Mac OSX receives some Splashtop love
Frequent readers of this site would be well aware of the love affair we have with Splashtop. Splashtop has been used extensively with Windows here, and there are plenty of articles floating around documenting how it has been so handy. Being a Mac owner for approximately 6 months now, I had never thought of using Splashtop. After Andreas’ recent monitor issues I thought it might be time to give Splashtop a spin on the iPad 3, as it helped him temporarily save his desktop. After downloading and installing the streamer and app on my 2011 MacBook Pro and iPad 3 respectively, I ran into a little more trouble then what I can remember having when I was using Windows, but was still impressed with the overall experience.
The main reason Splashtop is loved is the responsiveness over both data and WiFi networks. I found the streaming capabilities quite acceptable over the WiFi network, with very little lag and no dropouts whatsoever. When I played video it did seem quite choppy and it is just choppy enough to annoy me after a while, but nothing that makes it terribly unwatchable. Many other people do not have this experience so it could just be my wireless setup, or my computer was just having a bad day. With my first choice of video however, I was shocked when I went full screen to be greeted with a grey and white checkerboard on the iPad and the video playing on iTunes, and the sound coming through the iPad. This is a known problem with iTunes, and it appears that Apple has to work on this issue regarding purchased movies and TV shows.
In the resizing process, I also had some problems. I am guessing that Mac OSX treats the windows and their sizes differently to what Windows does when resizing, and I found it impossible to navigate around windows that I had manually dragged to full screen size at normal resolution. This is hardly Splashtop’s fault, so I can only put this down to how I operate my own computer. It was still annoying though having to resize it to full screen to be able to see parts of the window that were hidden at this resolution.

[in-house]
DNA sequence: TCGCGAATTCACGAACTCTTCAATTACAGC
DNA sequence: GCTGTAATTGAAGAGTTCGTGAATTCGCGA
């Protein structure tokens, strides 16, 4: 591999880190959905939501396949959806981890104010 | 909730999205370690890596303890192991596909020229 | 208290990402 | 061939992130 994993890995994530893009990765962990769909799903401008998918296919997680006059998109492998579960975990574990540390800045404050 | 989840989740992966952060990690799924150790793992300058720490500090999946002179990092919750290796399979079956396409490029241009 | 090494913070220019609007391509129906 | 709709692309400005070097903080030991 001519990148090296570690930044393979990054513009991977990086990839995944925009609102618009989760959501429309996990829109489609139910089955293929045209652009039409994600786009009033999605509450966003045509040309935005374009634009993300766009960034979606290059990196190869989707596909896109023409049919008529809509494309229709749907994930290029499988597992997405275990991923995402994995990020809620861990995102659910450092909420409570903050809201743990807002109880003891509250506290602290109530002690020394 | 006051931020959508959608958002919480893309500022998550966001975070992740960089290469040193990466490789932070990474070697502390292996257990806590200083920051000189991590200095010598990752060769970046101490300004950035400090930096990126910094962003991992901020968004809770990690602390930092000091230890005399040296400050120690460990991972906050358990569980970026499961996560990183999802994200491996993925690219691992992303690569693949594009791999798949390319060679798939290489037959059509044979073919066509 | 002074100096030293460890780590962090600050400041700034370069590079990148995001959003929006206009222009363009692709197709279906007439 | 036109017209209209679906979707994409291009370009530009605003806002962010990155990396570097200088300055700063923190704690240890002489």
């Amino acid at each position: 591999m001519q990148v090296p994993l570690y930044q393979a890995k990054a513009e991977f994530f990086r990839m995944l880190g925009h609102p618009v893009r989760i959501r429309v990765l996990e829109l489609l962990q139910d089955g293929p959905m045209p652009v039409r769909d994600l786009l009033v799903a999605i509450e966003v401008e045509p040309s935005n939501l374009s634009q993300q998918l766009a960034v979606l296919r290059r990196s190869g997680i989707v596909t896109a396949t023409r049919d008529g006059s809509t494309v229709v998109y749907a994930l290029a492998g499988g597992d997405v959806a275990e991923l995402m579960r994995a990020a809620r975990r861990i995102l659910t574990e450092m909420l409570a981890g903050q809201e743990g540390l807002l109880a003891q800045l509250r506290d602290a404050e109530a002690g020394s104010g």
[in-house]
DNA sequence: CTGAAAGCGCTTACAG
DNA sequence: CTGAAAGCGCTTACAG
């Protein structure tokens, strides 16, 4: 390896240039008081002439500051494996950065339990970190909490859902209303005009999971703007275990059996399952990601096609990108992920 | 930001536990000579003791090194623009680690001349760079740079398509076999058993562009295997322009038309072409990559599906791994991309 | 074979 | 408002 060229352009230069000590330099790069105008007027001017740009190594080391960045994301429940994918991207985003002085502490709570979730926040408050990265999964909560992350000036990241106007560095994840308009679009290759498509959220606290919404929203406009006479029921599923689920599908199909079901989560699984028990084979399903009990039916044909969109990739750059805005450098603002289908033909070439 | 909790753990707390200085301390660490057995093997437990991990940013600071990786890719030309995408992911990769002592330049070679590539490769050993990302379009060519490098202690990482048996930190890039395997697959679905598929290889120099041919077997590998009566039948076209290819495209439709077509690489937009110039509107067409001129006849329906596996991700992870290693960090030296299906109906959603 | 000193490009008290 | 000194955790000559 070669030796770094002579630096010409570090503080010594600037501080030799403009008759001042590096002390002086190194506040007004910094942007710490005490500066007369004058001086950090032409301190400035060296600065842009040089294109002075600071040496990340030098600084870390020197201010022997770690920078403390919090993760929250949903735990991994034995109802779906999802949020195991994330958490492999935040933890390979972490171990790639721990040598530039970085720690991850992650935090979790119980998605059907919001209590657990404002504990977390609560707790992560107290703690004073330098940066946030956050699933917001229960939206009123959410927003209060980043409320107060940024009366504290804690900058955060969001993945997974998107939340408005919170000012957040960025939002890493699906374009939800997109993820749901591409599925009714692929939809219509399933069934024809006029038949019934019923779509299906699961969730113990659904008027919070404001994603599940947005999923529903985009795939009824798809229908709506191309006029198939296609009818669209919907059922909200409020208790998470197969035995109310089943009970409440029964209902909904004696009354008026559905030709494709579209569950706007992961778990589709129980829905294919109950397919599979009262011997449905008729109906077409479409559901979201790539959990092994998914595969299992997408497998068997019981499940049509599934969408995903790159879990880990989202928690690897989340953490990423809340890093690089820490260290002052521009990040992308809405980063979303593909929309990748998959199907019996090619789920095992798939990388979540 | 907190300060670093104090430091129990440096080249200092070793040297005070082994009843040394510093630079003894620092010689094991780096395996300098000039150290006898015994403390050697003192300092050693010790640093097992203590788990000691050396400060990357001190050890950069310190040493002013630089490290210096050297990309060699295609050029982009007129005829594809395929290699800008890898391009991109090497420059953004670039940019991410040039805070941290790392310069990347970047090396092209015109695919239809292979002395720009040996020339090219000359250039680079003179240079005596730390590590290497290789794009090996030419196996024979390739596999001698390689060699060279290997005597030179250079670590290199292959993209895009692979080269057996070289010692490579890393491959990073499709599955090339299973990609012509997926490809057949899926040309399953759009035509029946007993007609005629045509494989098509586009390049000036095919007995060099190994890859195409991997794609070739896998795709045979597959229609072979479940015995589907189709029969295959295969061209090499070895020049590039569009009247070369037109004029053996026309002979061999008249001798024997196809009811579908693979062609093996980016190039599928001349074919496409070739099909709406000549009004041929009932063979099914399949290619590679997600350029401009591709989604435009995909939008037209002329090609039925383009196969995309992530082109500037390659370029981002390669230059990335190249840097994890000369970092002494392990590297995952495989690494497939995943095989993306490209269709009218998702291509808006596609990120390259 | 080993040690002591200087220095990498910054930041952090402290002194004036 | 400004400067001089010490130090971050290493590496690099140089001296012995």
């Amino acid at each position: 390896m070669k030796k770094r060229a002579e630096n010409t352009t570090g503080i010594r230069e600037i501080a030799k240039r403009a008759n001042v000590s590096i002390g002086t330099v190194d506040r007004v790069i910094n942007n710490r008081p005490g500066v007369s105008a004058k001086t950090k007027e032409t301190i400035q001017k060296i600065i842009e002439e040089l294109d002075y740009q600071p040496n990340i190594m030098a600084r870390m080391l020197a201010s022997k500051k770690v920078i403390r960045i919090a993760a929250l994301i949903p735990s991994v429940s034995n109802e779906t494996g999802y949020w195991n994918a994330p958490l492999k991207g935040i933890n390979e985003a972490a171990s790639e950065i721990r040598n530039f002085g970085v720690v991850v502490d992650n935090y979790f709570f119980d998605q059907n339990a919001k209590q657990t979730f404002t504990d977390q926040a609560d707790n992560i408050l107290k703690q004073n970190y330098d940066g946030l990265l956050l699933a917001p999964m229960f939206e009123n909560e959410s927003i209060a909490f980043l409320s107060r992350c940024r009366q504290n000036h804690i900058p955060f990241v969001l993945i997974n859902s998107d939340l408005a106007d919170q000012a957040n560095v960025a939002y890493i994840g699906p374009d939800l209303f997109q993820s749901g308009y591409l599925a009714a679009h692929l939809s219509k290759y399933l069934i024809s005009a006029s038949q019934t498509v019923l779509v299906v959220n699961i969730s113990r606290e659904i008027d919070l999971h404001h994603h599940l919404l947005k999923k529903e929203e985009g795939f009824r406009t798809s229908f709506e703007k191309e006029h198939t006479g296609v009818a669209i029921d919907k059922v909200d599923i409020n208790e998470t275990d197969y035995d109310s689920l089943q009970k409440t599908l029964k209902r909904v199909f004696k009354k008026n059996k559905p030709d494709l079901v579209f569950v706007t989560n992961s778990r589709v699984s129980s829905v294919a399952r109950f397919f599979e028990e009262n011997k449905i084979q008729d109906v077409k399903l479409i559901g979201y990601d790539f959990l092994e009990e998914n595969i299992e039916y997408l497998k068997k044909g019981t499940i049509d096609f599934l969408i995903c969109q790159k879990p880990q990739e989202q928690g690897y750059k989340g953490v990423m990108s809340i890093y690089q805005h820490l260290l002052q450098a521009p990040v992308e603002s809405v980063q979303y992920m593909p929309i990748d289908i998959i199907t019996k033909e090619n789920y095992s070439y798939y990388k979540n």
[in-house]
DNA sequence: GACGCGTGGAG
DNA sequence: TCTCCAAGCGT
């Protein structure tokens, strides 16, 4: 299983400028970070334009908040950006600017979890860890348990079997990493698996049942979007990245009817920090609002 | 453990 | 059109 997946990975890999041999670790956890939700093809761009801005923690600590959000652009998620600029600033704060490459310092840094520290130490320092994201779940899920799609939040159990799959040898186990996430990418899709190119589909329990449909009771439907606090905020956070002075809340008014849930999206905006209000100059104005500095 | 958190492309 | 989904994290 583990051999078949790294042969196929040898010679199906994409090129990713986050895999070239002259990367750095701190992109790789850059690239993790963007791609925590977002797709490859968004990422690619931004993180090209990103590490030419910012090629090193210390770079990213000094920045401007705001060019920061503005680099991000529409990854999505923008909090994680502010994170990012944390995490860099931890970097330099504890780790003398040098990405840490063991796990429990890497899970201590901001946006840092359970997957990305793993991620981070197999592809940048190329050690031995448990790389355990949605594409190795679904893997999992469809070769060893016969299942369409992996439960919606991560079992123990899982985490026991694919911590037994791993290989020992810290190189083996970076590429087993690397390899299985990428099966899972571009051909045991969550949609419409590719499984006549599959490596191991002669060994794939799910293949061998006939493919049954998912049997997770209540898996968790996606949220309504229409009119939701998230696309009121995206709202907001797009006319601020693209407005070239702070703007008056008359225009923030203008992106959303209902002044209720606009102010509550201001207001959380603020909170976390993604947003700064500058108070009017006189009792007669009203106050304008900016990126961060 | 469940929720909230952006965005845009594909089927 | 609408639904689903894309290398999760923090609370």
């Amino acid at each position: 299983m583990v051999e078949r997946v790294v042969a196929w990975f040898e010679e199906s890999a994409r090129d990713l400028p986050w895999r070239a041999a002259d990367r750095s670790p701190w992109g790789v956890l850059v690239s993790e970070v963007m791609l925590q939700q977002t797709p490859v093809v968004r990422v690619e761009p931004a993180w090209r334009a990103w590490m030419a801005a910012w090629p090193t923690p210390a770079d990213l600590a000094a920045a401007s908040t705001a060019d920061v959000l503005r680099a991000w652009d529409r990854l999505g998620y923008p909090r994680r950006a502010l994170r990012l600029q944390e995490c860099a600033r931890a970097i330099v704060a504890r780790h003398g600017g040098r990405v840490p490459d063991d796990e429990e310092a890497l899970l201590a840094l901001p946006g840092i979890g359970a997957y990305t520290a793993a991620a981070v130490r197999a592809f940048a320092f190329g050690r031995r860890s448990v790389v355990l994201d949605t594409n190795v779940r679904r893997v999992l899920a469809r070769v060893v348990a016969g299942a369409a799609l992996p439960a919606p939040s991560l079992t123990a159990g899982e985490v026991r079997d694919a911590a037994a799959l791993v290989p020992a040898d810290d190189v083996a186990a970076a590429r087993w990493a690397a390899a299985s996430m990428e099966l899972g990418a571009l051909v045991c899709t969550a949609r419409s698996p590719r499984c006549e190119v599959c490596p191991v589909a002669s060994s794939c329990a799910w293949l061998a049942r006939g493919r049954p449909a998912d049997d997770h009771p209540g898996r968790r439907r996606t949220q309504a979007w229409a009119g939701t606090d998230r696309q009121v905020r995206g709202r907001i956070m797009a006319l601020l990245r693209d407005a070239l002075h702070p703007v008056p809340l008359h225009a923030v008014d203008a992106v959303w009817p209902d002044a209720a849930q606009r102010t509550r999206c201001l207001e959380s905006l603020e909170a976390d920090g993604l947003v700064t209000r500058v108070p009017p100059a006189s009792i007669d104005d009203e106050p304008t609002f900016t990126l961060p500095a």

One of my favourite features of the software, was the way I was able to enable the iPad to treat itself like a trackpad. I hide my dock to the left of the screen so it only becomes visible when I move the cursor to the edge. So I found it impossible to open programs or swap programs because the touchscreen was only responding to touch, meaning it wouldn’t register me moving the cursor to the edge of the screen and would click on whatever was near the edge of the screen in my unfruitful attempts. Once I enabled trackpad mode, I found I was free to keep my hands at the bottom of the device and move the cursor around like I do my MacBook. I did not know this feature existed (as last time I used Splashtop was almost a year ago), so it was certainly nice to see and very welcome.
Overall, Splashtop on Mac OSX is a great desktop streamer. The quality of the connection was always excellent, and no drop outs or performance problems were experienced, unless video and iTunes was involved. It was good to see that Mac users could also get in on the desktop streaming action with our favourite application, just as much as their Microsoft brethren.